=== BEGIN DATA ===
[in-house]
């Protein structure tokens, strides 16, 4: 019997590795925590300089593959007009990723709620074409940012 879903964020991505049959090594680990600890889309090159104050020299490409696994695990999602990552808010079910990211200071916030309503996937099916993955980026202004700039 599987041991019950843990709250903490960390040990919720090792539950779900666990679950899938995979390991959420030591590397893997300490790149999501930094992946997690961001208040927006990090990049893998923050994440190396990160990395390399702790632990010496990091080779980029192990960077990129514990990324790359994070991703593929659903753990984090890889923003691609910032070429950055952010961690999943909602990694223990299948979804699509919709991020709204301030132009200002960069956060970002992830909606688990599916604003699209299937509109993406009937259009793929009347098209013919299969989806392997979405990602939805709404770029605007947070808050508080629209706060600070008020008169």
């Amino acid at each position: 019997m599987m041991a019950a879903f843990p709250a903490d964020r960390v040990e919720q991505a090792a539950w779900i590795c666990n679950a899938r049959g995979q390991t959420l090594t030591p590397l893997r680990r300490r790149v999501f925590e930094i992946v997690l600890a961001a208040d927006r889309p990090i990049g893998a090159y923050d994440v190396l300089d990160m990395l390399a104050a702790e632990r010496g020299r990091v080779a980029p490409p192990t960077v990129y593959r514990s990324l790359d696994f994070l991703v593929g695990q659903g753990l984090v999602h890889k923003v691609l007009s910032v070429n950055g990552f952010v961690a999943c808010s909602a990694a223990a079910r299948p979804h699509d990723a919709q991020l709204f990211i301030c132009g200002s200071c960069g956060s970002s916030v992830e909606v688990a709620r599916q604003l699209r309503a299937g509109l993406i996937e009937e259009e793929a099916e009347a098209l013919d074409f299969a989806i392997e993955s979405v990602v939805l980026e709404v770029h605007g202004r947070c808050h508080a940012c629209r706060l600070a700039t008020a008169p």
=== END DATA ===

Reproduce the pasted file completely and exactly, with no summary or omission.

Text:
[in-house]
């Protein structure tokens, strides 16, 4: 019997590795925590300089593959007009990723709620074409940012 879903964020991505049959090594680990600890889309090159104050020299490409696994695990999602990552808010079910990211200071916030309503996937099916993955980026202004700039 599987041991019950843990709250903490960390040990919720090792539950779900666990679950899938995979390991959420030591590397893997300490790149999501930094992946997690961001208040927006990090990049893998923050994440190396990160990395390399702790632990010496990091080779980029192990960077990129514990990324790359994070991703593929659903753990984090890889923003691609910032070429950055952010961690999943909602990694223990299948979804699509919709991020709204301030132009200002960069956060970002992830909606688990599916604003699209299937509109993406009937259009793929009347098209013919299969989806392997979405990602939805709404770029605007947070808050508080629209706060600070008020008169």
């Amino acid at each position: 019997m599987m041991a019950a879903f843990p709250a903490d964020r960390v040990e919720q991505a090792a539950w779900i590795c666990n679950a899938r049959g995979q390991t959420l090594t030591p590397l893997r680990r300490r790149v999501f925590e930094i992946v997690l600890a961001a208040d927006r889309p990090i990049g893998a090159y923050d994440v190396l300089d990160m990395l390399a104050a702790e632990r010496g020299r990091v080779a980029p490409p192990t960077v990129y593959r514990s990324l790359d696994f994070l991703v593929g695990q659903g753990l984090v999602h890889k923003v691609l007009s910032v070429n950055g990552f952010v961690a999943c808010s909602a990694a223990a079910r299948p979804h699509d990723a919709q991020l709204f990211i301030c132009g200002s200071c960069g956060s970002s916030v992830e909606v688990a709620r599916q604003l699209r309503a299937g509109l993406i996937e009937e259009e793929a099916e009347a098209l013919d074409f299969a989806i392997e993955s979405v990602v939805l980026e709404v770029h605007g202004r947070c808050h508080a940012c629209r706060l600070a700039t008020a008169p």